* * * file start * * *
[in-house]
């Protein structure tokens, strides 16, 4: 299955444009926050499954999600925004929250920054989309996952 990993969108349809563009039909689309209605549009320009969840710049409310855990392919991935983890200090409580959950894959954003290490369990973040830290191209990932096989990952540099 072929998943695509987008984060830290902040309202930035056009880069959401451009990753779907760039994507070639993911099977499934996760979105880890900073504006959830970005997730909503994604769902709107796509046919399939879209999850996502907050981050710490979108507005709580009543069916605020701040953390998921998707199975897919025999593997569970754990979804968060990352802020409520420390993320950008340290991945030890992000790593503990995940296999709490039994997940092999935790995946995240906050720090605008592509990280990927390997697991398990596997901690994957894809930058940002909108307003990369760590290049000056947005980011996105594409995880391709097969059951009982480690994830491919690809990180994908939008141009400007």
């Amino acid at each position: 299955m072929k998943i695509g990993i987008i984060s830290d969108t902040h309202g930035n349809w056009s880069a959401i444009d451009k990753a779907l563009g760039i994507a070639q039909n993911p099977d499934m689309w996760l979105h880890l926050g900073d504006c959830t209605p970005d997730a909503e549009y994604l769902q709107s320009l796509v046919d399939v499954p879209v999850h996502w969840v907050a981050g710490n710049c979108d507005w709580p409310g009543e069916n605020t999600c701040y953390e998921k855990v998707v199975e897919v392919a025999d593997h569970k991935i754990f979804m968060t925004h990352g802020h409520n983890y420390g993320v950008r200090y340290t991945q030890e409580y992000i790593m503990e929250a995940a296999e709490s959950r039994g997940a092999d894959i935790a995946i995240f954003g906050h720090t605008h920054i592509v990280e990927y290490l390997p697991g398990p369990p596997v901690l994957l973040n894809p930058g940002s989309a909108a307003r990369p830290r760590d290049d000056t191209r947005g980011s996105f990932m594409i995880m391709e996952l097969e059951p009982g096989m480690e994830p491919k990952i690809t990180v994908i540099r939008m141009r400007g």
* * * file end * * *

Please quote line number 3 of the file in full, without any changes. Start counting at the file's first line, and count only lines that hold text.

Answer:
């Amino acid at each position: 299955m072929k998943i695509g990993i987008i984060s830290d969108t902040h309202g930035n349809w056009s880069a959401i444009d451009k990753a779907l563009g760039i994507a070639q039909n993911p099977d499934m689309w996760l979105h880890l926050g900073d504006c959830t209605p970005d997730a909503e549009y994604l769902q709107s320009l796509v046919d399939v499954p879209v999850h996502w969840v907050a981050g710490n710049c979108d507005w709580p409310g009543e069916n605020t999600c701040y953390e998921k855990v998707v199975e897919v392919a025999d593997h569970k991935i754990f979804m968060t925004h990352g802020h409520n983890y420390g993320v950008r200090y340290t991945q030890e409580y992000i790593m503990e929250a995940a296999e709490s959950r039994g997940a092999d894959i935790a995946i995240f954003g906050h720090t605008h920054i592509v990280e990927y290490l390997p697991g398990p369990p596997v901690l994957l973040n894809p930058g940002s989309a909108a307003r990369p830290r760590d290049d000056t191209r947005g980011s996105f990932m594409i995880m391709e996952l097969e059951p009982g096989m480690e994830p491919k990952i690809t990180v994908i540099r939008m141009r400007g």